Saturday, December 19, 2009


We're not actually snowbound. Clearly I left the apartment to take this picture, but it has been snowing for over 12 hours with no real sign that it will let up soon. I spent the day completely delighted with the weather and making all kinds of Christmas sweets. It's a bit evil, but living here allows us to relax and maybe even gloat a bit because we don't have any outdoor snow clearing responsibilities. But this recipe is so easy that you'd be able to make it even if you're exhausted from shoveling. Don't you deserve a nice warm fresh loaf of bread after all that work?
One that would only take you 5 minutes to throw together?
Of course you do.

Ryan has declared this his new "favorite bread ever" and asks new random questions about it daily.
From not a fancy pricey box mix.

3 C self rising flour (get some, or make it - for every cup of flour add 1 1/2 t baking power and 1/2 t salt)
1/2 C sugar
1 12 oz bottle of beer
2 T melted butter

Preheat your oven to 375 F. Mix together the flour and sugar. Add the beer. Mix well. Toss in
a buttered loaf pan. Bake for 52 minutes. Brush the top with the butter. Bake 3 more minutes.

See? I told you it was easy.

Thursday, December 10, 2009

No Drop Wasted

True confession time. I don't drink. I'm not a scary judgmental teetotaler, it simply makes me nauseated and gives me insane headaches. This is all very sad. I used to enjoy having a drink, and frankly, I think my husband would have enjoyed having someone to have a drink with. Now he occasionally will have some wine, but despite the best efforts of our wine vacuum, sometimes bottles languish, unfinished, unloved. That stops NOW. Because I have mastered Coq au Vin. Well, Coq au Vin Blanc anyway. It is unimaginably good, but it definitely requires an initial time investment before the meltingly tender chicken is yours to enjoy. No more wine induced guilt for us.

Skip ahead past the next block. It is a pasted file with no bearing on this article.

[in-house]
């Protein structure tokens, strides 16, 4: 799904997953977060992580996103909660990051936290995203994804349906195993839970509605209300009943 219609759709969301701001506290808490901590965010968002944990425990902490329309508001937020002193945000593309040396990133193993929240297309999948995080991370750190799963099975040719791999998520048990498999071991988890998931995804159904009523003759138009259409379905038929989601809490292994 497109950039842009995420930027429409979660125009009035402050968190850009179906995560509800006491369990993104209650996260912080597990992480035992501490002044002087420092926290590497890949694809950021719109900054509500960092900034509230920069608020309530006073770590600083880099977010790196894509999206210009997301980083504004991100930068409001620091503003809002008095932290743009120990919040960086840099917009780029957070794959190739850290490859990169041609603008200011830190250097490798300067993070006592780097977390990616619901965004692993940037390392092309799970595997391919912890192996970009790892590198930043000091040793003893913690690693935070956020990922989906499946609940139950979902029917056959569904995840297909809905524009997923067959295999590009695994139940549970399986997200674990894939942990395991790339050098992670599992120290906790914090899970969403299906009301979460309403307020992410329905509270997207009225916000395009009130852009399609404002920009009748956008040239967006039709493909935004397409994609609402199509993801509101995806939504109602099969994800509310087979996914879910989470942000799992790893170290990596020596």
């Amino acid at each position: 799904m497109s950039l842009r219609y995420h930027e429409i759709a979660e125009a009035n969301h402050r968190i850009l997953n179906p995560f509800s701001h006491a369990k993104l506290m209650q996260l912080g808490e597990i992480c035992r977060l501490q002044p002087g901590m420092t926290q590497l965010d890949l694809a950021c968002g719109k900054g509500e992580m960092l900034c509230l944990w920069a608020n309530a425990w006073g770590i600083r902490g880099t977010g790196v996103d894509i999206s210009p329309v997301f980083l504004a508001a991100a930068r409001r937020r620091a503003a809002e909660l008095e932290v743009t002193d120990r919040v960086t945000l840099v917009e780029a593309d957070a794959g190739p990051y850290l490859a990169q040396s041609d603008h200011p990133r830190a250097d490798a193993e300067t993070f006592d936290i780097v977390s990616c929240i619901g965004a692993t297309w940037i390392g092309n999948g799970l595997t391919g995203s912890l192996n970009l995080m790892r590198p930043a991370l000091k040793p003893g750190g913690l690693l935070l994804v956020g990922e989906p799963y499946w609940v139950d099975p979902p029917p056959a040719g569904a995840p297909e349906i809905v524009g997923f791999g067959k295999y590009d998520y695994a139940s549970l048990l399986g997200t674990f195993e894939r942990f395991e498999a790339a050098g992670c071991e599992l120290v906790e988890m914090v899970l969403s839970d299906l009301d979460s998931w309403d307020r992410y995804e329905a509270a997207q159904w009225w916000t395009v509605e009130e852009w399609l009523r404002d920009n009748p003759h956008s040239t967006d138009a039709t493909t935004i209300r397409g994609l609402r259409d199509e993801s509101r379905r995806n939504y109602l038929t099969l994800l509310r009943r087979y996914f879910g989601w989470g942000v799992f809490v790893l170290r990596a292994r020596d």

adapted from Emeril Lagasse

5 slices turkey bacon (you can use real bacon like Emeril advises if you want)
3-4 T duck fat (not needed if you use real bacon, however, turkey bacon doesn't really give off fat, and duck fat is so good, mmm)
1 chicken about 3 1/2 to 4 lbs, cut into pieces, Emeril recommends quartered, mine was in 8 pieces.
2 t salt
1 t pepper
1 medium onion finely chopped
1 shallot finely chopped
5 cloves garlic, peeled
9-10 oz button mushrooms, cleaned and halved or quartered to be bite sized
1/6 C all purpose flour (use brown rice flour to make gluten-free)
1 t tomato paste (get the tube at the store if you don't use it often)
1.5 C full-bodied dry white wine (seriously, I used whatever was in the fridge)
3/4 C rich chicken stock (I had homemade, I don't know where Emeril's going with the "rich")
4 sprigs fresh thyme
1 bay leaf
1/4 C heavy cream

I served mine, as Emeril recommends, with egg noodles. Feel free to be creative, but it definitely needs to be served with a starch.

Preheat your oven to 350 F.

In a large Dutch oven, fry the turkey bacon on high heat until crispy. Remove and set aside. Clean and trim chicken, pat dry and season with salt and pepper. Add the duck fat to the Dutch oven. Brown the chicken in the duck fat, working in batches if necessary until it is golden on all sides. That last sentence there, is the absolute suckiest part of the whole thing. Wear long sleeves. The fat sputters and spits and the chicken skins stick to the bottom of the pan and you may curse loudly. It's all over pretty quickly though (I went about 3-5 minutes a side) and you'll be happy later. Transfer the beautifully browned chicken to a plate and breathe a sigh of relief. If you need to add a smidge more duck fat, do so. Reduce the heat to medium and add the onion, shallot and garlic cloves. Cook for 5-6 minutes.